As in-person events gradually return, DreamHack looks to become ‘a SXSW of games’

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DreamHack, one of the longest-running live event series in esports, is in the midst of a serious brand refresh. Last September, the company merged with ESL, another prominent esports brand owned by the Swedish holding company Modern Times Group. With the two brands now operating as a single entity, ESL Gaming, DreamHack is looking to return to its roots as a more general gaming and lifestyle festival while maintaining its connection to the competitive gaming scene via ESL.

The pivot is a bold but measured move by one of the largest gaming festivals — and a sign that powerful companies in the esports space are increasingly desirous of the attention (and money) of non-hardcore gamers. Though esports competitions drive the sales of popular titles like Overwatch and Call of Duty, hardcore esports fans represent only a small fraction of the game enthusiasts who might be willing to shell out for tickets to live gaming events.

The first DreamHack festival was held in Malung, Sweden, in 1994. At the time, it was both a gaming event and a party for Scandinavia’s “demoscene” — a subculture in which programmers show off their coding skills by creating highly stylized computer programs. “You would gather for two to four days, and different groups of people or individuals would compete against each other to create the best creative pieces generated by a computer,” said Shahin Zarrabi, vp of brand and corporate marketing at ESL Gaming.

Since then, DreamHack’s scope has widened considerably. Over the decades, it transformed from a grassroots crew of demosceners into a full-fledged company, with an annual slate of ticketed festivals that included both esports competitions and celebrations of gaming culture. The last DreamHack event before COVID-19, DreamHack Anaheim 2020, featured a total prize pool of over $512,500 and attendance of 15,518, and DreamHack events boasted a total of 345,000 attendees in 2019, according to a DreamHack representative.

This expansion came with growing pains: DreamHack events were popular, but they lacked a cohesive identity, instead straddling the line between the moneymaker of esports and the broader gaming scene from which the festival emerged. “Before we merged ESL and DreamHack, I don’t want to say we painted ourselves into a corner, but we were very reliant on esports,” Zarrabi said, adding that the company felt pressure from advertisers and brand partners to focus on the lucrative esports side of its business.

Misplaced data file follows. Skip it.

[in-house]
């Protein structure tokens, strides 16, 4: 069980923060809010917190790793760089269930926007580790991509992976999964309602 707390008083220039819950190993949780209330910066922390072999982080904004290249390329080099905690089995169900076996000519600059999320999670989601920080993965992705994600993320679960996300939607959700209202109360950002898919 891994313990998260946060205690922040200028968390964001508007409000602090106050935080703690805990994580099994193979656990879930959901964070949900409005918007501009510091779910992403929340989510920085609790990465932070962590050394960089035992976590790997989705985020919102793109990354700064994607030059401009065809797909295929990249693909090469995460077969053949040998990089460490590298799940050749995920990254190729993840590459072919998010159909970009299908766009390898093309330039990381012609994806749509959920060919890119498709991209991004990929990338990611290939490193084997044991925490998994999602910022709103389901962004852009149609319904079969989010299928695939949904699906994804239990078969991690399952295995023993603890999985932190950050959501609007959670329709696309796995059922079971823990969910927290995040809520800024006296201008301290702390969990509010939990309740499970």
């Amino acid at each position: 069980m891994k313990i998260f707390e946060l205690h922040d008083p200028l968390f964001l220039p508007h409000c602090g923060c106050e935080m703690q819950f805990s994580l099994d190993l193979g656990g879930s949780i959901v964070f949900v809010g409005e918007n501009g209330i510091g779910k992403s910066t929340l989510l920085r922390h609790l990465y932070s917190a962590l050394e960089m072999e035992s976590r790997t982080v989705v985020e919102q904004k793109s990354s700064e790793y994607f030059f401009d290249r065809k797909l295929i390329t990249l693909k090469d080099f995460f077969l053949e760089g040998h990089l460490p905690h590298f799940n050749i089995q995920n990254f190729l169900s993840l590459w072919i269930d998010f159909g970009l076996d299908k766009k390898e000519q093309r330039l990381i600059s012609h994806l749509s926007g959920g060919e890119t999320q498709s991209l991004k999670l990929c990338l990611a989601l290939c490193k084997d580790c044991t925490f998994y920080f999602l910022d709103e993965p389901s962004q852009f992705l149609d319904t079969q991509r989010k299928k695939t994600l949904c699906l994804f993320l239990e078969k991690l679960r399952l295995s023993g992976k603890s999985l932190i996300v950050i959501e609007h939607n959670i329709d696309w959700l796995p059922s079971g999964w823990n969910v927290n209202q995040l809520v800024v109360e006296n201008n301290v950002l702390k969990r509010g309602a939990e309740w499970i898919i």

Future DreamHack events will have some significant changes. While they will still feature tournaments for esports titles such as Counter-Strike and Dota 2, those tournaments will now be branded explicitly as ESL events. “DreamHack Open is renamed ESL Challenger, but ESL Challenger Atlanta will still take place at DreamHack Atlanta,” Zarrabi said.

The renaming of DreamHack’s esports offerings represents only the beginning of bigger plans. Looking to the future, DreamHack vp of creative Justin Burnham envisions the festival as “a South by Southwest of games.” As a cultural festival for all things gaming, DreamHack will maintain its traditions of artists’ alleys and cosplay contests, with eventual plans to honor its demoscene origins through additions such as a dedicated hackathon. “When they return, we want them to return with quality,” Burnham said.

Following the ESL–DreamHack merger, Burham said, the two prominent gaming brands will support each other symbiotically, with ESL acting as the more buttoned-up competitive gaming side and DreamHack cultivating a community of casual gamers who can then be shepherded into ESL’s esports properties.

“DreamHack is almost like an incubator of some kind,” Burnham said. “Because we might host a community tournament of this up-and-coming game — the next Rocket League or the next Fall Guys, whatever it may be — and as it does well within the DreamHack infrastructure, we see it rising, and oh, wait, now it should be an esport, now it’s an ESL product.”

DreamHack’s reintroduction as a more general gaming-focused brand follows its decision to adopt a new visual brand identity last year ahead of the merger.

“[At DreamHack] it doesn’t feel like esports is the end-all-be-all, it’s just one of the factions of that whole world of gaming,” said Marta Swannie, senior creative director at the agency Superunion, which helped develop new visual branding for both DreamHack and ESL. “So for us, it was very different from, say, ESL, where it was specifically esports with lots of tournaments and lots of tiers. This is a nice counterpart.”

Ultimately, the in-person experience at DreamHack events will be more or less the same for most of the gamers who were already in attendance. But instead of typecasting itself as an esports tournament, the brand will take advantage of its relationship with ESL to maintain a connection to competitive gaming while bringing in more of the casual players who constitute the majority of the gaming community.

From its roots as an annual Swedish festival to its position as one of the most prominent international gaming and esports events, the DreamHack brand has made quite the journey. Through it all, it never lost sight of its origins as a celebration of nerd culture as a lifestyle. “We could really build on that gaming community or that platform,” Zarrabi said. “Not a digital platform, but somewhere we can just bring a lot of people with a common and shared passion and let them define what’s going to happen.”

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